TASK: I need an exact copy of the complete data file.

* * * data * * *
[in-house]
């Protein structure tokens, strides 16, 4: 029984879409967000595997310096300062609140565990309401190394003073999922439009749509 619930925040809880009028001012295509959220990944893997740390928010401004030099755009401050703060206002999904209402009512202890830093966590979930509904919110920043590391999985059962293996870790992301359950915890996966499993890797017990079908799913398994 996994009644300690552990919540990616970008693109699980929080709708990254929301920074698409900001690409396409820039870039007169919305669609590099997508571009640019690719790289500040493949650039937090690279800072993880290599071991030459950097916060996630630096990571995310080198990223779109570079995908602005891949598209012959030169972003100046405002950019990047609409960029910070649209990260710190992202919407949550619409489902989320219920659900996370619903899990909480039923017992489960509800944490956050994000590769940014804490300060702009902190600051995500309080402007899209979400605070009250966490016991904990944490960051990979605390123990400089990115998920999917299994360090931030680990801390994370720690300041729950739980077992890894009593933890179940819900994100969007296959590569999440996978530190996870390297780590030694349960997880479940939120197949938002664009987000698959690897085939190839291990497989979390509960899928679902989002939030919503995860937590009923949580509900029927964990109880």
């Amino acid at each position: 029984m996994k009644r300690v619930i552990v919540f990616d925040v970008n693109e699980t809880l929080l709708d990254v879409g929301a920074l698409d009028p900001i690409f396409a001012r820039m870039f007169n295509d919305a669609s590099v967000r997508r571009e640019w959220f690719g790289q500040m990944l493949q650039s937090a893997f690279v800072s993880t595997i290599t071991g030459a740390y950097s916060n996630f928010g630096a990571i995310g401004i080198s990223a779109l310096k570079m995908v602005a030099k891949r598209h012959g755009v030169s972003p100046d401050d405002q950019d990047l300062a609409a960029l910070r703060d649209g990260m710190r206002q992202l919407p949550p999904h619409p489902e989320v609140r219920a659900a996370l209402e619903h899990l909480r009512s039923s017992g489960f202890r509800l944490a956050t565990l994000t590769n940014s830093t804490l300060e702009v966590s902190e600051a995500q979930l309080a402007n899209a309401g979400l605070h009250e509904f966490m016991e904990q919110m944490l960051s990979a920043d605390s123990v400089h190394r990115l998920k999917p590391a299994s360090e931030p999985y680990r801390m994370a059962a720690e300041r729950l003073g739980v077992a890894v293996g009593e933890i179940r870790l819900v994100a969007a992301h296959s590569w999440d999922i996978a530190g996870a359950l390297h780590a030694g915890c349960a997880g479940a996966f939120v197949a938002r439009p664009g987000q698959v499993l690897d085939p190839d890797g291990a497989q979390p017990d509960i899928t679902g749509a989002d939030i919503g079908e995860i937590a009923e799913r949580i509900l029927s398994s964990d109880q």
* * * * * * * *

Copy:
[in-house]
């Protein structure tokens, strides 16, 4: 029984879409967000595997310096300062609140565990309401190394003073999922439009749509 619930925040809880009028001012295509959220990944893997740390928010401004030099755009401050703060206002999904209402009512202890830093966590979930509904919110920043590391999985059962293996870790992301359950915890996966499993890797017990079908799913398994 996994009644300690552990919540990616970008693109699980929080709708990254929301920074698409900001690409396409820039870039007169919305669609590099997508571009640019690719790289500040493949650039937090690279800072993880290599071991030459950097916060996630630096990571995310080198990223779109570079995908602005891949598209012959030169972003100046405002950019990047609409960029910070649209990260710190992202919407949550619409489902989320219920659900996370619903899990909480039923017992489960509800944490956050994000590769940014804490300060702009902190600051995500309080402007899209979400605070009250966490016991904990944490960051990979605390123990400089990115998920999917299994360090931030680990801390994370720690300041729950739980077992890894009593933890179940819900994100969007296959590569999440996978530190996870390297780590030694349960997880479940939120197949938002664009987000698959690897085939190839291990497989979390509960899928679902989002939030919503995860937590009923949580509900029927964990109880």
């Amino acid at each position: 029984m996994k009644r300690v619930i552990v919540f990616d925040v970008n693109e699980t809880l929080l709708d990254v879409g929301a920074l698409d009028p900001i690409f396409a001012r820039m870039f007169n295509d919305a669609s590099v967000r997508r571009e640019w959220f690719g790289q500040m990944l493949q650039s937090a893997f690279v800072s993880t595997i290599t071991g030459a740390y950097s916060n996630f928010g630096a990571i995310g401004i080198s990223a779109l310096k570079m995908v602005a030099k891949r598209h012959g755009v030169s972003p100046d401050d405002q950019d990047l300062a609409a960029l910070r703060d649209g990260m710190r206002q992202l919407p949550p999904h619409p489902e989320v609140r219920a659900a996370l209402e619903h899990l909480r009512s039923s017992g489960f202890r509800l944490a956050t565990l994000t590769n940014s830093t804490l300060e702009v966590s902190e600051a995500q979930l309080a402007n899209a309401g979400l605070h009250e509904f966490m016991e904990q919110m944490l960051s990979a920043d605390s123990v400089h190394r990115l998920k999917p590391a299994s360090e931030p999985y680990r801390m994370a059962a720690e300041r729950l003073g739980v077992a890894v293996g009593e933890i179940r870790l819900v994100a969007a992301h296959s590569w999440d999922i996978a530190g996870a359950l390297h780590a030694g915890c349960a997880g479940a996966f939120v197949a938002r439009p664009g987000q698959v499993l690897d085939p190839d890797g291990a497989q979390p017990d509960i899928t679902g749509a989002d939030i919503g079908e995860i937590a009923e799913r949580i509900l029927s398994s964990d109880q």